Some of the best books I have read were during times of solitude, usually while living overseas, isolated from those who shared my language and my culture, and sometimes during some of the loneliest days of my life. I don’t know what it is, but there is something about reading literature in solitude, separated from everything and everyone familiar to you, that makes the experience so different compared to reading in the comfort of your home, close to loved ones, and within minutes from someone who speaks your language and knows your customs.
So in no particular order, based off my traveling days living in a variety of countries (Kyrgyzstan, South Korea, Slovakia, and South Africa to name a few), here are my top five books to read in solitude, for it is only in solitude that you can truly appreciate the power of these authors and their words:
1. The River Why by David James Duncan. You definitely do not have to be a fly fisherman or fisherwoman to enjoy this book because God knows, I have never fly fished in my entire life, and yet this is one of the most memorable novels I have ever read. The sport of fly fishing is simply part of the story, and not the story itself. Mixed with a bit of humor and a lot of philosophy, this novel really makes you think about the good, bad, and ugly in life and what it is that makes us imperfect but incredible human beings.
2. Les Miserables by Victor Hugo. Thanks to Hollywood and Broadway, this has become an internationally recognized classic, familiar even to the younger version of me who first discovered this novel while serving in the Peace Corps in Kyrgyzstan after spending my entire life in Midwest USA. If you’ve seen the musical or the movie but have never read the book, you must read it now. And if you ever get a chance to read this book while outside your home country, whether on vacation or living overseas, add this to your traveler’s reading list. Most of us already know how this story begins and ends so no commentary is needed, but when you read its words while in a foreign land, in a setting unfamiliar to what you know, surrounded by people completely different from where you come from, something magical happens. There is simply no other way to describe it.
3. Midnight’s Children by Salman Rushdie. Lyrical, mystical, enchanting…these are just a few words I can think of to describe this novel. Rushie’s written words, as one Amazon reviewer accurately described, are simply “delicious,” and the story itself is a prime example of “magical realism” set against the backdrop of historical significance in India — Independence Day.
4. My Name is Asher Lev by Chaim Potok. I was living in Bratislava, Slovakia when I read this book. I am not Jewish, and while I am familiar with the religion, there is much I do not know about Judaism. When I read this book, I knew nothing about Hassidic Jewish life, which is what attracted me to this novel in the first place. Reading this opened my mind to not only a different way of life I knew nothing about, but also to a perspective that was more familiar to me than I expected, being a Roman Catholic. At my recommendation, my Jewish flatmate in Slovakia read this book once I finished and was so impacted by it, that we’d spend hours in Old Town Bratislava cafes discussing the story. What memories!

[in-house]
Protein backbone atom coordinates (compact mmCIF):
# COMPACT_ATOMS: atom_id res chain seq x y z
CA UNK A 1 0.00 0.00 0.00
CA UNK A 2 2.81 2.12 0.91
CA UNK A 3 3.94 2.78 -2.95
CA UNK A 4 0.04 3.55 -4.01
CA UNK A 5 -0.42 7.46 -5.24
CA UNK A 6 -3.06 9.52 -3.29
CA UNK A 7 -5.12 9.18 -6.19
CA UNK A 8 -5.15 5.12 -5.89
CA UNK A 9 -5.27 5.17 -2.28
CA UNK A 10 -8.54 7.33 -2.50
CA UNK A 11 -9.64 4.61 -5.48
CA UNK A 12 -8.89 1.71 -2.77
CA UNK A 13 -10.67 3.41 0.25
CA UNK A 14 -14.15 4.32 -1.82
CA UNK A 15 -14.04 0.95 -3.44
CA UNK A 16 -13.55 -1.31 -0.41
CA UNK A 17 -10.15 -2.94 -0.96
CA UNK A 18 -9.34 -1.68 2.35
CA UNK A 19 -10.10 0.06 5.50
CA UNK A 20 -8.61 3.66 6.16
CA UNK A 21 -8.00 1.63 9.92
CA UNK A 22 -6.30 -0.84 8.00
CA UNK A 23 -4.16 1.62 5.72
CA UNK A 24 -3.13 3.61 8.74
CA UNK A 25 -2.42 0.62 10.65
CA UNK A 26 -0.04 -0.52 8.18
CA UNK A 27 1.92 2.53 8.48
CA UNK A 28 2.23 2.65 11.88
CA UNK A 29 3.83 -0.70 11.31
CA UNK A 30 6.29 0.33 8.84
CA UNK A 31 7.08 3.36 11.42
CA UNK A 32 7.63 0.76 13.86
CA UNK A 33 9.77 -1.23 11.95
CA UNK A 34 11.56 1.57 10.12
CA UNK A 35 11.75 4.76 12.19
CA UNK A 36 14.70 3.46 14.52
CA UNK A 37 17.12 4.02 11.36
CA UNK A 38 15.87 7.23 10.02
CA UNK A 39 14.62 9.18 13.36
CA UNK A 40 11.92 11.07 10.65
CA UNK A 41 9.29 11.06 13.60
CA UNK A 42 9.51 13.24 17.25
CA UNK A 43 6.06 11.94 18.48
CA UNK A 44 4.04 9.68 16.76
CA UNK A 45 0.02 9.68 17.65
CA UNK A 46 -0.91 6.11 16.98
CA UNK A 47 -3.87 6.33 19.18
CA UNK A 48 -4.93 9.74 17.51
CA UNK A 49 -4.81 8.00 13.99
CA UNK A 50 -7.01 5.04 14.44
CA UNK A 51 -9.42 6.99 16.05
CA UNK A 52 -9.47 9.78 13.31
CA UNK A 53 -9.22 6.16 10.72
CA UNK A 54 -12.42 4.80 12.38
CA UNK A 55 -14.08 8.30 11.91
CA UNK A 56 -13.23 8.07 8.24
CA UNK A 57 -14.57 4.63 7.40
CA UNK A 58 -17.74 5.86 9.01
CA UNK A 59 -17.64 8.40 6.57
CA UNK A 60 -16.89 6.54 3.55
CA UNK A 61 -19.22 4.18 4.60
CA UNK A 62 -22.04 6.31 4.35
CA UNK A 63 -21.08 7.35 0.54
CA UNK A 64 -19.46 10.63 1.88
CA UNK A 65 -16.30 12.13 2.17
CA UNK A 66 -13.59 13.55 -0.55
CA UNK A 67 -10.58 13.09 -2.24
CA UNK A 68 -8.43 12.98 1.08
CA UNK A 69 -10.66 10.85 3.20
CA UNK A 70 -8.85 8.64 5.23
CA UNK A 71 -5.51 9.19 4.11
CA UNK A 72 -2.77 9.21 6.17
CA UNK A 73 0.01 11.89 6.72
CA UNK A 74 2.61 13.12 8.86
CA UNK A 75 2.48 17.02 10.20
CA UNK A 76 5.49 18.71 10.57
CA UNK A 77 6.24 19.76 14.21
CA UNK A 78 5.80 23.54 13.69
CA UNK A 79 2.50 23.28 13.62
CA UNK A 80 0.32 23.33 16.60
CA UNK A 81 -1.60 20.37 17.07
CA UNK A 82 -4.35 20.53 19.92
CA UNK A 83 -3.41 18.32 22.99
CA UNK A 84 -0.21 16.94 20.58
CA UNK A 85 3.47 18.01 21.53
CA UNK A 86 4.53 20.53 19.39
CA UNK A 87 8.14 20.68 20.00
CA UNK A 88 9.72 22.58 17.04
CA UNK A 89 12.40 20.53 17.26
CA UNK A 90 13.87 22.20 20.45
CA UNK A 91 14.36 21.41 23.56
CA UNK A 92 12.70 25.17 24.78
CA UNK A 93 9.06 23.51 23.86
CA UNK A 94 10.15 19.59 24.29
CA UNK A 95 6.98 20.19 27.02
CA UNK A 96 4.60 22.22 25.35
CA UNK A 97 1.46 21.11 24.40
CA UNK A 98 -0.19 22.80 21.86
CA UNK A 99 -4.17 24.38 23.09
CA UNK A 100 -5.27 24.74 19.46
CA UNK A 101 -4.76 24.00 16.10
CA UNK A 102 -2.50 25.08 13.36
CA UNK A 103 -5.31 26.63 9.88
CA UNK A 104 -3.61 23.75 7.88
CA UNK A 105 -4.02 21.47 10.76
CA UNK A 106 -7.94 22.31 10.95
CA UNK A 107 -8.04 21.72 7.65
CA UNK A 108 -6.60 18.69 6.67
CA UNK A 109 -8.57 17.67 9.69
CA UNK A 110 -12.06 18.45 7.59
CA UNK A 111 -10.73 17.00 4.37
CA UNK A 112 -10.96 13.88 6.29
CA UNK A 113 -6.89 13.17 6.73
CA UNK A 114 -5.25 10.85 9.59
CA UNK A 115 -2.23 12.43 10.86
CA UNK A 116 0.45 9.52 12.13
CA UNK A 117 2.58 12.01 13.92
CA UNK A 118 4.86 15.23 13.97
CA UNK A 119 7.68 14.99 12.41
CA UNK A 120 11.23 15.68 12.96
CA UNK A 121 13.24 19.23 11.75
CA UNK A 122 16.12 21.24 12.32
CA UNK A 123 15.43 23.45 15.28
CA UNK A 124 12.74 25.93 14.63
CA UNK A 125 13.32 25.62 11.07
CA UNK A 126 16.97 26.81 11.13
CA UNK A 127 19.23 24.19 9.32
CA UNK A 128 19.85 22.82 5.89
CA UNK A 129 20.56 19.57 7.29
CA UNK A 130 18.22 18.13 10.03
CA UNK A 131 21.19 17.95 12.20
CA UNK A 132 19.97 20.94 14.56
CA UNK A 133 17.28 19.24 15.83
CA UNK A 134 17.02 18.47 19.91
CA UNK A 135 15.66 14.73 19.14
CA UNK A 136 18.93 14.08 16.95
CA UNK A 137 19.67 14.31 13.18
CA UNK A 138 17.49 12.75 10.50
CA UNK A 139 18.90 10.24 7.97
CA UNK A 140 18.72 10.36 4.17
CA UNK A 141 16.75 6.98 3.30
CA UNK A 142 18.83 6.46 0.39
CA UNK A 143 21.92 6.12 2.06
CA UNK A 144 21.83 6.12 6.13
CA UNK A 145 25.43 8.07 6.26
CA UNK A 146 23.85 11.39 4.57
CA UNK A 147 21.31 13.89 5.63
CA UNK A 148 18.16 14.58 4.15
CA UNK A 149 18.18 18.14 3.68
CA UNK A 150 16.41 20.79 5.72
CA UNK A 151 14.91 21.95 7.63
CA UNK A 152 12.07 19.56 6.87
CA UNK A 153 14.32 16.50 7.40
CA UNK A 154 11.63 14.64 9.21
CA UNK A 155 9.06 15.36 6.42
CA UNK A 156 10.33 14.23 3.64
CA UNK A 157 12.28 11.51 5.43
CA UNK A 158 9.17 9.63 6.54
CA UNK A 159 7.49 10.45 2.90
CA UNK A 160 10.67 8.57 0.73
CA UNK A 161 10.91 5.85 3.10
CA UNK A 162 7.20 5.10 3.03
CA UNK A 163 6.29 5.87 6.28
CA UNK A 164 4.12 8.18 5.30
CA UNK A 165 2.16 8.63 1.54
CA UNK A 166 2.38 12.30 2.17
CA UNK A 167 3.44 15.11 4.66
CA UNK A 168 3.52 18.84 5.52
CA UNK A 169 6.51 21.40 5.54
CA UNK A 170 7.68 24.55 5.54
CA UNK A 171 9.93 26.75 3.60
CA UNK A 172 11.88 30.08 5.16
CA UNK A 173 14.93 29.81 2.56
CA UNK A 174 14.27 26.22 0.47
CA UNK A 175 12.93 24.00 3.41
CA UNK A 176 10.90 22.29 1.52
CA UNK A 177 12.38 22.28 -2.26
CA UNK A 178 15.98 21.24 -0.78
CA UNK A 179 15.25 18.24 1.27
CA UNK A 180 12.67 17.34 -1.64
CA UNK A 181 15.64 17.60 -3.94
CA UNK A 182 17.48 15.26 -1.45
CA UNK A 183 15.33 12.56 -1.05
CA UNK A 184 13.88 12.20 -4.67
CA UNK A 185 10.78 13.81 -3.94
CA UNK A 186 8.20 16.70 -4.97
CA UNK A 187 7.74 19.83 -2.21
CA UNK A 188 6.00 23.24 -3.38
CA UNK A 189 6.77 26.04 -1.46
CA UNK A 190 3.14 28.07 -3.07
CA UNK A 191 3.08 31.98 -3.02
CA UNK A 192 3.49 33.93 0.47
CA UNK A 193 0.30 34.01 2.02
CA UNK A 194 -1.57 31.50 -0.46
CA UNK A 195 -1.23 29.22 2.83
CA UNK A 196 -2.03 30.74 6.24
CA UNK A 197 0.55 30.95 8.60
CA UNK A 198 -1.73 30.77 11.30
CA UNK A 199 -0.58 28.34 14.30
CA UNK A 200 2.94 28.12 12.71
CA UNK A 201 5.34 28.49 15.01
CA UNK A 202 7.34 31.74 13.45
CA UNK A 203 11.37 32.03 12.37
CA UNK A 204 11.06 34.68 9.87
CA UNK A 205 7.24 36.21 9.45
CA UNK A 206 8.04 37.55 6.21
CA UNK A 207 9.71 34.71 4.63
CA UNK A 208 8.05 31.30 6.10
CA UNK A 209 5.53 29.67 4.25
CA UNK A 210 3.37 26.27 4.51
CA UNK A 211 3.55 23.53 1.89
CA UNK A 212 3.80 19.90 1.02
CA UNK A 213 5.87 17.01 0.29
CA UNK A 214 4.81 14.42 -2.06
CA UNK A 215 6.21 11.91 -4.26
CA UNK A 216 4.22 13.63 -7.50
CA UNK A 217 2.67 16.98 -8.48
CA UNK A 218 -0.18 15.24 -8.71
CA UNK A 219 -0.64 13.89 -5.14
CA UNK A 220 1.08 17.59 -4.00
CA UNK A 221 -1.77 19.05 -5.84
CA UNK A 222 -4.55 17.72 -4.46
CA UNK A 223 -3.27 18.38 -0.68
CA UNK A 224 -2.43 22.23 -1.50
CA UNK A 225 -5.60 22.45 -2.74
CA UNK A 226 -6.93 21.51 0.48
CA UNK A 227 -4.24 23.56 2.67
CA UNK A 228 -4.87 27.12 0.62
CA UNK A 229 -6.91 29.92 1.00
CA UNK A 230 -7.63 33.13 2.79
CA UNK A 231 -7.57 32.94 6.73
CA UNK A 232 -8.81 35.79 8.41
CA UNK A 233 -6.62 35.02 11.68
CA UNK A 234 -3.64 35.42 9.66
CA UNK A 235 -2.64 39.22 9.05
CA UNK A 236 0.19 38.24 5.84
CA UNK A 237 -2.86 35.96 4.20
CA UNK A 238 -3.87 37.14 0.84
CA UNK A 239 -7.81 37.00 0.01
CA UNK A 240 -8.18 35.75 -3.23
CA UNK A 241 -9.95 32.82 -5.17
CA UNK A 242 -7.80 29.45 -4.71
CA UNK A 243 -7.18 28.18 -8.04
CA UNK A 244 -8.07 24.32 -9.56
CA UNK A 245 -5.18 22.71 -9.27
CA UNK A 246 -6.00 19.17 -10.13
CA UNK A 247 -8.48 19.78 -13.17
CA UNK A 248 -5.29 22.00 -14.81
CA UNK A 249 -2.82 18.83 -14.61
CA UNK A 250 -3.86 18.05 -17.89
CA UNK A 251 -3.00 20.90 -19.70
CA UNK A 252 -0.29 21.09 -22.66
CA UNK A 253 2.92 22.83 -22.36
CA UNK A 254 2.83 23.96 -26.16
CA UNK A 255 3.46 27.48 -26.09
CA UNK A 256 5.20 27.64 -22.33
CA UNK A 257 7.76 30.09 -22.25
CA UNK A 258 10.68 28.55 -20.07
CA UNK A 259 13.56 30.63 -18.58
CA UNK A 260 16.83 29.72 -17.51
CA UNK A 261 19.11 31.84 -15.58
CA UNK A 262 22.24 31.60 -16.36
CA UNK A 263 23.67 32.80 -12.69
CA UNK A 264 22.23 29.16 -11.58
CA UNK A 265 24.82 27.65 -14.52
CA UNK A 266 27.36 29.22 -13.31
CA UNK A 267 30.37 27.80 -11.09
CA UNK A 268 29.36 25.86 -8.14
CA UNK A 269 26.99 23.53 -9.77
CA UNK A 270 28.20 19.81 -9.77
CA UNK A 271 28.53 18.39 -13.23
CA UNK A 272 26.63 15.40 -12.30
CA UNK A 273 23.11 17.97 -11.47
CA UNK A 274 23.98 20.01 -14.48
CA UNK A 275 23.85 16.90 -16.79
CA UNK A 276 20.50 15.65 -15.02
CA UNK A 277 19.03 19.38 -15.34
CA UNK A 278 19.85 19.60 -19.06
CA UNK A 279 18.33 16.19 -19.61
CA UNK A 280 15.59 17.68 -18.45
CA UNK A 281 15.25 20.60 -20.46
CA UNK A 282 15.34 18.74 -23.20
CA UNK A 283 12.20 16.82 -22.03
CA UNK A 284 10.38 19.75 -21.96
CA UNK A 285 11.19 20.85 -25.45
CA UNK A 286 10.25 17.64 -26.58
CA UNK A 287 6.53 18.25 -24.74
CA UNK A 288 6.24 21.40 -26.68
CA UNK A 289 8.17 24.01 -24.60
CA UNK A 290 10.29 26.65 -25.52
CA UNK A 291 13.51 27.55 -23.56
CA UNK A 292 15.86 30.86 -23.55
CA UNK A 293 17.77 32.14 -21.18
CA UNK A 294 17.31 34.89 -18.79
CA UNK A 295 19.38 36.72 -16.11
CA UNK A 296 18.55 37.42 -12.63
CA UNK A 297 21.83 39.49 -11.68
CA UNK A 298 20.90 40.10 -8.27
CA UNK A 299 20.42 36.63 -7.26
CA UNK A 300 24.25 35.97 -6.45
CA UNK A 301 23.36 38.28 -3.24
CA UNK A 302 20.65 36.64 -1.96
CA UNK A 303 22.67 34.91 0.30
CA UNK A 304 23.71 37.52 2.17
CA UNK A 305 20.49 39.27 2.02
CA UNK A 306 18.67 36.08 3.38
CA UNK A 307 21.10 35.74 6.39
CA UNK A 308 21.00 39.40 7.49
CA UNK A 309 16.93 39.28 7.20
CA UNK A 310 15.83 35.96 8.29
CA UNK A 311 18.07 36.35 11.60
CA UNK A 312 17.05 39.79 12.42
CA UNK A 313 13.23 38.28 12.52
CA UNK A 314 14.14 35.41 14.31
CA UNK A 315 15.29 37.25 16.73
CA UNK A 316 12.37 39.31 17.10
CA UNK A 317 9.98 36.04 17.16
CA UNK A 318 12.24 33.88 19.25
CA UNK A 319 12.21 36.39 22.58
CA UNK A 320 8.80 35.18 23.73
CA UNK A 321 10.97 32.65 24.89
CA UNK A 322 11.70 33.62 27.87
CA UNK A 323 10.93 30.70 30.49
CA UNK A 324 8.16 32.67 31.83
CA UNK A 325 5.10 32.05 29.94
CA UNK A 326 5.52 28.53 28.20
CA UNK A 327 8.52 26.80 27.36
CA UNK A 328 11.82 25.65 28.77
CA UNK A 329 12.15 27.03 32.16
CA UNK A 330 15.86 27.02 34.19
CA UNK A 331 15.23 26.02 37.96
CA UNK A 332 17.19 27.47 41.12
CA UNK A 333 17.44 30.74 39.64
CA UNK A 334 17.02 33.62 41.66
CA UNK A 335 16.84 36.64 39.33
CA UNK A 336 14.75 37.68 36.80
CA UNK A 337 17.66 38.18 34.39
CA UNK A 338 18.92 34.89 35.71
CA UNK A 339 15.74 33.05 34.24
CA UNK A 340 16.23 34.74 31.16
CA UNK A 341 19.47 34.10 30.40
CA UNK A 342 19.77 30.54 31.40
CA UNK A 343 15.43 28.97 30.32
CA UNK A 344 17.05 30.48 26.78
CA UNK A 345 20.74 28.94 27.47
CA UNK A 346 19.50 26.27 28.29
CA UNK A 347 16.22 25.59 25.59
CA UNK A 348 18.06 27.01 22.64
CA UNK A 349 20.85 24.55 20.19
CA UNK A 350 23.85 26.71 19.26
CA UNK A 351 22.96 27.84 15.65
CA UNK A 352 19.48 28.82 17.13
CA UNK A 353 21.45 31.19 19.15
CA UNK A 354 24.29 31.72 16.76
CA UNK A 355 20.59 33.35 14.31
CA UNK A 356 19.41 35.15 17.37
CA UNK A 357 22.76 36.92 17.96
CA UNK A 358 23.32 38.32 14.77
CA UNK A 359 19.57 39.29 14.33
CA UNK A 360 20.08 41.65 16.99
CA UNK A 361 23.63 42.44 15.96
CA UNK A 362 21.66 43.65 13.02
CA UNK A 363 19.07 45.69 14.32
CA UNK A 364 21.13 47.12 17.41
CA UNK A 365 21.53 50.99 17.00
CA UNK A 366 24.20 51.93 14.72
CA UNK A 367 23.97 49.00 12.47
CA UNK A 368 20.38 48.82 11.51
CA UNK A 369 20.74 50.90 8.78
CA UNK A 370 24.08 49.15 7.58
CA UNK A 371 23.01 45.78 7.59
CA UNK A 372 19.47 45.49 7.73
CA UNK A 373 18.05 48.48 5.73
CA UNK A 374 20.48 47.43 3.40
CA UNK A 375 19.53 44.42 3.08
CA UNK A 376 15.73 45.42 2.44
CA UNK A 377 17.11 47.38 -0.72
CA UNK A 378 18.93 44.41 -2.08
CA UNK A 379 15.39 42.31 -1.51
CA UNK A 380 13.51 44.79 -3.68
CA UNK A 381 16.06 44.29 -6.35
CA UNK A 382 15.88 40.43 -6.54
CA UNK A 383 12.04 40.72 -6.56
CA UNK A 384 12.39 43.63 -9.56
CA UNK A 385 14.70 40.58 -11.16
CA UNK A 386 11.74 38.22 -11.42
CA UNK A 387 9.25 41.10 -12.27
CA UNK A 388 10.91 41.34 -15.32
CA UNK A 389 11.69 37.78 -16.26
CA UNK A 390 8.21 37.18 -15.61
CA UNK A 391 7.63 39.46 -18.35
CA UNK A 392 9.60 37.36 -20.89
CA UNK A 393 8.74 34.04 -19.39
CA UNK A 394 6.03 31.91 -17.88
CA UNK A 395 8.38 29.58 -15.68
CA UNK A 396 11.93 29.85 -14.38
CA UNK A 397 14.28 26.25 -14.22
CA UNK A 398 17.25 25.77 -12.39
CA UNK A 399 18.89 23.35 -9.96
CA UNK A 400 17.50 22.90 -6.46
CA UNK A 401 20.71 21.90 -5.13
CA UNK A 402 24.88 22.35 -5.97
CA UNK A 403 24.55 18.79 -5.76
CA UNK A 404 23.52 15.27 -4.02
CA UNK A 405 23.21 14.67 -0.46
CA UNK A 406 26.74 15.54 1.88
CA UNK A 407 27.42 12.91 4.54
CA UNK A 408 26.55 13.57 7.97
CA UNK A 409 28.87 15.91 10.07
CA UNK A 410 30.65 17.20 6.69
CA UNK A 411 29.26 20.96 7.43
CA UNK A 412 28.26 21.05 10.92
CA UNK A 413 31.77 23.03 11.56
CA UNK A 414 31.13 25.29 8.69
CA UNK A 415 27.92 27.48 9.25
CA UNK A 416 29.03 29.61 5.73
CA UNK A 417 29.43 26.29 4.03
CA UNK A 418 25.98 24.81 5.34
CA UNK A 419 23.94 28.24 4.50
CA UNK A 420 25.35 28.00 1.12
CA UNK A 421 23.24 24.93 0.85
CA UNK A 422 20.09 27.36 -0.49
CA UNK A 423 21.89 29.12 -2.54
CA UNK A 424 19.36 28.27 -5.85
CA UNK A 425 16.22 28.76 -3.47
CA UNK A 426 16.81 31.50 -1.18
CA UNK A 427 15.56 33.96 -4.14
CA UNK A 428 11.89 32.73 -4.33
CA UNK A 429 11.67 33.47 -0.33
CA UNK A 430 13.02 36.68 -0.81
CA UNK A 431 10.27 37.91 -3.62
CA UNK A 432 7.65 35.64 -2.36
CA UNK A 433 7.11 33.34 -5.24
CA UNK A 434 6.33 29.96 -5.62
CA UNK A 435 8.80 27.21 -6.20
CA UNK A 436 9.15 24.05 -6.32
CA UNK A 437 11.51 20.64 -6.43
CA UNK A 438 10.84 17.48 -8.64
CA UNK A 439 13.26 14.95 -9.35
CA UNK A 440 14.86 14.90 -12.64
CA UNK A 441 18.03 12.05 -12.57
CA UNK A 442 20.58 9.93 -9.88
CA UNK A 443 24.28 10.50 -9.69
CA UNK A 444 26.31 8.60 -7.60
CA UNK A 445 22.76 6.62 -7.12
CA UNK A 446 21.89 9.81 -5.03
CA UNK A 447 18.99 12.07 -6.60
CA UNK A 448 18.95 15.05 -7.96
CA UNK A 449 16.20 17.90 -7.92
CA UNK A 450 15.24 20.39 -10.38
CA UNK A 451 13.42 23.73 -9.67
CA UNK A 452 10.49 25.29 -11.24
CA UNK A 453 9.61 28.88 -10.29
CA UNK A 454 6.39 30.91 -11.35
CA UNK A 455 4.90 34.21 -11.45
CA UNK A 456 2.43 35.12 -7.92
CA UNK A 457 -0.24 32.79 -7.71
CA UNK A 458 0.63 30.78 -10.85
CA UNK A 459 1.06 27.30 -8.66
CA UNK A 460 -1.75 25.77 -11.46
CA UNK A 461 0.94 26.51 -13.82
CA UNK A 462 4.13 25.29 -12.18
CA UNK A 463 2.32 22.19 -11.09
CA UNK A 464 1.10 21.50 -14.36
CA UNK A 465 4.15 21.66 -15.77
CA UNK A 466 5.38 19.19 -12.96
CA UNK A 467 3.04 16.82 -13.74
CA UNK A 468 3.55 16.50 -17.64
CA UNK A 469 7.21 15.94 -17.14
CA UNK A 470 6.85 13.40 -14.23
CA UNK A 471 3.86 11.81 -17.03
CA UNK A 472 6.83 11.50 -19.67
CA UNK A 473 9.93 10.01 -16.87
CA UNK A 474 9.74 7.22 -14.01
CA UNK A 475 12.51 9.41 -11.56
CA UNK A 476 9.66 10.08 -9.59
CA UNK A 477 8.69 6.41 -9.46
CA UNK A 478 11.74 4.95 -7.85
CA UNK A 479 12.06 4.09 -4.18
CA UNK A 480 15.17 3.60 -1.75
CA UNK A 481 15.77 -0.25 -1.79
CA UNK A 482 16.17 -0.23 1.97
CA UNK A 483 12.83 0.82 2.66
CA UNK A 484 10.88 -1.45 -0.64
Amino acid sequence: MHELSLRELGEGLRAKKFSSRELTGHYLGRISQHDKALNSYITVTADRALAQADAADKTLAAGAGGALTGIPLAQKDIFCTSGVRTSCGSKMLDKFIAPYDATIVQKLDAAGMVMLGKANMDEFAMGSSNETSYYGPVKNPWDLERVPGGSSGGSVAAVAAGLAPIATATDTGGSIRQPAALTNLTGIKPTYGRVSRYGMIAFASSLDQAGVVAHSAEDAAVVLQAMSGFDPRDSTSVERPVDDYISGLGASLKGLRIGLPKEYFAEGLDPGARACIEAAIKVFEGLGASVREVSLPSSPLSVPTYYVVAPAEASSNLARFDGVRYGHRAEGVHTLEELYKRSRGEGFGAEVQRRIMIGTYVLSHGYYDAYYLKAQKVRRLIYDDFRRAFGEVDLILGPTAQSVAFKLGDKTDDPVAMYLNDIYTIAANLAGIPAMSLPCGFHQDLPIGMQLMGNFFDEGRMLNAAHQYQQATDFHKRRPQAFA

5. Richard Hittleman’s Yoga 28 Day Exercise Plan. Yes, this is different from the other books on this very short list, but it’s just as significant, especially for the solitary reader and even more so for the solitary reader living overseas. When I read this book, I was living in a conservative Muslim country where women could not safely exercise outdoors. I was involuntarily subsisting on a winter diet of potatoes, bread, fatty meat, tea sweetened by sugar beets, and cheap noodles, and while my body was craving eggs and veggies, they were still a few months away from becoming seasonal. I was overweight and frustrated at my inability to live an active life due to the cultural norms of my host country, so my mother, God bless her, sent me this book all the way from the United States. While it was published when I was just a toddler, it was a lifesaver to me in my twenties, a time when I was supposed to be at my physical peak. Even today, it can be a life saver to anyone of any age because its exercises are simple, can be done privately in a small room, and can have a tremendous affect on one’s physical and mental well-being. While yoga is often done communally, it can also be done individually as well. That is the beauty of this exercise and thus the beauty of this book.
So there you have it: five books that got me through some of my most challenging, magical, loneliest times. Books that in many ways, enriched and saved my life. And I hope they do the same for you.